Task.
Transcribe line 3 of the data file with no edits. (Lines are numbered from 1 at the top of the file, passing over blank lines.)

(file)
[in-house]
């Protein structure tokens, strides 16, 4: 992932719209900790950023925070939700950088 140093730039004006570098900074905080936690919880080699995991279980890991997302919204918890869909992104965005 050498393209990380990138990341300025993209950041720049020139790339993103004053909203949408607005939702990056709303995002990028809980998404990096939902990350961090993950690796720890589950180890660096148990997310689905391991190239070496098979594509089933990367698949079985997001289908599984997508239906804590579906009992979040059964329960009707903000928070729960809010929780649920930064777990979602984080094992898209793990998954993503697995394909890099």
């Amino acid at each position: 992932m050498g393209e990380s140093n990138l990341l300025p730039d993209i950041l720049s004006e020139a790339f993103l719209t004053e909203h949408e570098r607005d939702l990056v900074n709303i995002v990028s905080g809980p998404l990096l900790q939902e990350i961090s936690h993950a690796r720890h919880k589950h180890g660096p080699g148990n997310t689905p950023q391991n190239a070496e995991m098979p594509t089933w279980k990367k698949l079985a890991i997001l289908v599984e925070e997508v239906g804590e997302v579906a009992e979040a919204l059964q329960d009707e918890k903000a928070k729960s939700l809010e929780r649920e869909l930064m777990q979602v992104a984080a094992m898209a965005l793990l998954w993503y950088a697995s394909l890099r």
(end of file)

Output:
């Amino acid at each position: 992932m050498g393209e990380s140093n990138l990341l300025p730039d993209i950041l720049s004006e020139a790339f993103l719209t004053e909203h949408e570098r607005d939702l990056v900074n709303i995002v990028s905080g809980p998404l990096l900790q939902e990350i961090s936690h993950a690796r720890h919880k589950h180890g660096p080699g148990n997310t689905p950023q391991n190239a070496e995991m098979p594509t089933w279980k990367k698949l079985a890991i997001l289908v599984e925070e997508v239906g804590e997302v579906a009992e979040a919204l059964q329960d009707e918890k903000a928070k729960s939700l809010e929780r649920e869909l930064m777990q979602v992104a984080a094992m898209a965005l793990l998954w993503y950088a697995s394909l890099r």